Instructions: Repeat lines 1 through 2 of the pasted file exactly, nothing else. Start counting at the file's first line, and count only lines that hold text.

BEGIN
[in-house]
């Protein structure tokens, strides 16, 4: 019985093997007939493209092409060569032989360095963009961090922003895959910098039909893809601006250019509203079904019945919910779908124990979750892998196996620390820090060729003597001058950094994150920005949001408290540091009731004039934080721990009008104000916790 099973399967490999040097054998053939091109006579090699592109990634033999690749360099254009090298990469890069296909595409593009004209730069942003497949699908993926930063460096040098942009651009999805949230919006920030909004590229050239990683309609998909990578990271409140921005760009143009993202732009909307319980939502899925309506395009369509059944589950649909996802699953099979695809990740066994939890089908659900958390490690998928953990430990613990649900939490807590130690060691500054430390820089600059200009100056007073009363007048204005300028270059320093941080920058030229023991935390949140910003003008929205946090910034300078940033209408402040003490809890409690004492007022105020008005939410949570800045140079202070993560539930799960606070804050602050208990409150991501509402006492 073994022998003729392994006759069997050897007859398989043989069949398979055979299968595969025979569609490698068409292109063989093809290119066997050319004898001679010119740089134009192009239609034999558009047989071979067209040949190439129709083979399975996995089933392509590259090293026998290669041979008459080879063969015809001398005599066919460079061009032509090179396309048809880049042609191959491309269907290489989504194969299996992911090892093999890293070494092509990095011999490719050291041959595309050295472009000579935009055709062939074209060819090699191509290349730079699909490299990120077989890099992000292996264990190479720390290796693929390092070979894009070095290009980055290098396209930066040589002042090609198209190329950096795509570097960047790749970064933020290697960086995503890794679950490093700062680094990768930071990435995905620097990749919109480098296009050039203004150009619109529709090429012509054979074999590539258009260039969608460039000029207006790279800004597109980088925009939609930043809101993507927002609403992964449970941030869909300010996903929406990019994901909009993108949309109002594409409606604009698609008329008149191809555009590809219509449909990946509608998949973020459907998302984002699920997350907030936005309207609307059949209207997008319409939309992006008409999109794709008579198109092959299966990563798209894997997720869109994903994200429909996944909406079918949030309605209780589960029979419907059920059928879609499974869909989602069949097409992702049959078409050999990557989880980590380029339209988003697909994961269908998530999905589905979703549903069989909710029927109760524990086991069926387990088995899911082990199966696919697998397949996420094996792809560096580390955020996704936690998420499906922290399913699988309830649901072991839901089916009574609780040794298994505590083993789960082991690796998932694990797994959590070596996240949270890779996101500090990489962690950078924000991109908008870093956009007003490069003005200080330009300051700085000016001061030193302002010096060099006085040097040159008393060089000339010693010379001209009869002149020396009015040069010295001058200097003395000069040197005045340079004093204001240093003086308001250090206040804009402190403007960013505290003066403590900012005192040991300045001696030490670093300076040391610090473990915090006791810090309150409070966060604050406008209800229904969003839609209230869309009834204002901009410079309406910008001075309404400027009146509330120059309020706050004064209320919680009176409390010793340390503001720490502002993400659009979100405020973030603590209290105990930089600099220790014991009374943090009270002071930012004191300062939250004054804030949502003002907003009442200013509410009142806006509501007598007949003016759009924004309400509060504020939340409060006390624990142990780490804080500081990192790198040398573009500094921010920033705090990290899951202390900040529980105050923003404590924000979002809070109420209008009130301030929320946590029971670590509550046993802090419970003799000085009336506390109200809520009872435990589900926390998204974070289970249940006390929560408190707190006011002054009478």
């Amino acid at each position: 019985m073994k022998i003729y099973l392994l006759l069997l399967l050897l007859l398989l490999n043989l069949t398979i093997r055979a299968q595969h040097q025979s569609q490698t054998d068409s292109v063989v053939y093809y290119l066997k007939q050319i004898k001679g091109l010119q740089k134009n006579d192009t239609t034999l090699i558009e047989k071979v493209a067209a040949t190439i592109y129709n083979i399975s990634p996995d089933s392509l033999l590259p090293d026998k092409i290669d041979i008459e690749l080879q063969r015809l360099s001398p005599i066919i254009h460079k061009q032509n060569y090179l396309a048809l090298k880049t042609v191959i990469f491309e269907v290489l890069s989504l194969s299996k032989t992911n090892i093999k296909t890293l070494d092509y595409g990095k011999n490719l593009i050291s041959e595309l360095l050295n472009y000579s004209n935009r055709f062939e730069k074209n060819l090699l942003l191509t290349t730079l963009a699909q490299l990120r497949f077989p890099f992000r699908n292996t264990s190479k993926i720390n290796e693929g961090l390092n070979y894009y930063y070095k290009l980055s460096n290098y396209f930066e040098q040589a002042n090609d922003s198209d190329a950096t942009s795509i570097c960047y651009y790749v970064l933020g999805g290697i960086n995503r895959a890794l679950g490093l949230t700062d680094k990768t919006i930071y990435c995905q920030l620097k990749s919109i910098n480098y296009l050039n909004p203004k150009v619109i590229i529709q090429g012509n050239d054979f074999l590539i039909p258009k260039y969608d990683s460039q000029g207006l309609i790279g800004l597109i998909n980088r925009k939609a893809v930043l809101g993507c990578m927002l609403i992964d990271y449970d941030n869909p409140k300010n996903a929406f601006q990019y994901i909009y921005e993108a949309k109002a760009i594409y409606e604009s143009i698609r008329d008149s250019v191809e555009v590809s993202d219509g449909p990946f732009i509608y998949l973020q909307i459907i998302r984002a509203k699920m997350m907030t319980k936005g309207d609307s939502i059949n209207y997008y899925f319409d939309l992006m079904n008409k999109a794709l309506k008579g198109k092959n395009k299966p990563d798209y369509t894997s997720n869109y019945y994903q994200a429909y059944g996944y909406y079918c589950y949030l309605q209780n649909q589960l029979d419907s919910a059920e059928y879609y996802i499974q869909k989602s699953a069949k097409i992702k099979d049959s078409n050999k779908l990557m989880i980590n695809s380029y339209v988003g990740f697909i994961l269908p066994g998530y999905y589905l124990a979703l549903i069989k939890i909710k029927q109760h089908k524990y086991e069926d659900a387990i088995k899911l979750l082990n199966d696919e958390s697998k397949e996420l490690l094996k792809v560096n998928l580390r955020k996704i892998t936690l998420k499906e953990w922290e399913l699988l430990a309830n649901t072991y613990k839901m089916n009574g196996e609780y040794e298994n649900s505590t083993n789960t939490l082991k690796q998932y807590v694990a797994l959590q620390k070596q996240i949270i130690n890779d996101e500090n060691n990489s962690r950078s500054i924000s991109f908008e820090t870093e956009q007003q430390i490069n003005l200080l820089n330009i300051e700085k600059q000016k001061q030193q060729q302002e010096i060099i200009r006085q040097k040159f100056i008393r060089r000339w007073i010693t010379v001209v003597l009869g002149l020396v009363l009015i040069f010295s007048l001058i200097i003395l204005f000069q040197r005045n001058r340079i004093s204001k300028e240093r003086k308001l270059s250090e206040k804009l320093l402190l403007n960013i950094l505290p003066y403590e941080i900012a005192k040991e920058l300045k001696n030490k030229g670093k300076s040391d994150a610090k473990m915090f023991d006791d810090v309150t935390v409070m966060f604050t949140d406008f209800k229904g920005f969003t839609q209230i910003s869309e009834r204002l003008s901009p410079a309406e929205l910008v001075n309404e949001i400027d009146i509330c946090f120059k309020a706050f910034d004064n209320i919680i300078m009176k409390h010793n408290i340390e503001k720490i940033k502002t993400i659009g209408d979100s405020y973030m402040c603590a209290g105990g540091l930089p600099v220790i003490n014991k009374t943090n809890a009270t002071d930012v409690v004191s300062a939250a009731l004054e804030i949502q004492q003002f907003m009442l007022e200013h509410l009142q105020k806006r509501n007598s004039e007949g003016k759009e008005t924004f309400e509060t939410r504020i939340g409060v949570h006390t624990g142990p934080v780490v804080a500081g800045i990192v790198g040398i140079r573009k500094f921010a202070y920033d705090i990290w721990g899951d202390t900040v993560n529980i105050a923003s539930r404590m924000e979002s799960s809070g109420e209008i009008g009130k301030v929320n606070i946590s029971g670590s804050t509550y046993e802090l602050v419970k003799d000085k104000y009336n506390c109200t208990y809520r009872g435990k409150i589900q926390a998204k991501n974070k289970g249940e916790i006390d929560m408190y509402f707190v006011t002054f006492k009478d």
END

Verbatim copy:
[in-house]
């Protein structure tokens, strides 16, 4: 019985093997007939493209092409060569032989360095963009961090922003895959910098039909893809601006250019509203079904019945919910779908124990979750892998196996620390820090060729003597001058950094994150920005949001408290540091009731004039934080721990009008104000916790 099973399967490999040097054998053939091109006579090699592109990634033999690749360099254009090298990469890069296909595409593009004209730069942003497949699908993926930063460096040098942009651009999805949230919006920030909004590229050239990683309609998909990578990271409140921005760009143009993202732009909307319980939502899925309506395009369509059944589950649909996802699953099979695809990740066994939890089908659900958390490690998928953990430990613990649900939490807590130690060691500054430390820089600059200009100056007073009363007048204005300028270059320093941080920058030229023991935390949140910003003008929205946090910034300078940033209408402040003490809890409690004492007022105020008005939410949570800045140079202070993560539930799960606070804050602050208990409150991501509402006492 073994022998003729392994006759069997050897007859398989043989069949398979055979299968595969025979569609490698068409292109063989093809290119066997050319004898001679010119740089134009192009239609034999558009047989071979067209040949190439129709083979399975996995089933392509590259090293026998290669041979008459080879063969015809001398005599066919460079061009032509090179396309048809880049042609191959491309269907290489989504194969299996992911090892093999890293070494092509990095011999490719050291041959595309050295472009000579935009055709062939074209060819090699191509290349730079699909490299990120077989890099992000292996264990190479720390290796693929390092070979894009070095290009980055290098396209930066040589002042090609198209190329950096795509570097960047790749970064933020290697960086995503890794679950490093700062680094990768930071990435995905620097990749919109480098296009050039203004150009619109529709090429012509054979074999590539258009260039969608460039000029207006790279800004597109980088925009939609930043809101993507927002609403992964449970941030869909300010996903929406990019994901909009993108949309109002594409409606604009698609008329008149191809555009590809219509449909990946509608998949973020459907998302984002699920997350907030936005309207609307059949209207997008319409939309992006008409999109794709008579198109092959299966990563798209894997997720869109994903994200429909996944909406079918949030309605209780589960029979419907059920059928879609499974869909989602069949097409992702049959078409050999990557989880980590380029339209988003697909994961269908998530999905589905979703549903069989909710029927109760524990086991069926387990088995899911082990199966696919697998397949996420094996792809560096580390955020996704936690998420499906922290399913699988309830649901072991839901089916009574609780040794298994505590083993789960082991690796998932694990797994959590070596996240949270890779996101500090990489962690950078924000991109908008870093956009007003490069003005200080330009300051700085000016001061030193302002010096060099006085040097040159008393060089000339010693010379001209009869002149020396009015040069010295001058200097003395000069040197005045340079004093204001240093003086308001250090206040804009402190403007960013505290003066403590900012005192040991300045001696030490670093300076040391610090473990915090006791810090309150409070966060604050406008209800229904969003839609209230869309009834204002901009410079309406910008001075309404400027009146509330120059309020706050004064209320919680009176409390010793340390503001720490502002993400659009979100405020973030603590209290105990930089600099220790014991009374943090009270002071930012004191300062939250004054804030949502003002907003009442200013509410009142806006509501007598007949003016759009924004309400509060504020939340409060006390624990142990780490804080500081990192790198040398573009500094921010920033705090990290899951202390900040529980105050923003404590924000979002809070109420209008009130301030929320946590029971670590509550046993802090419970003799000085009336506390109200809520009872435990589900926390998204974070289970249940006390929560408190707190006011002054009478």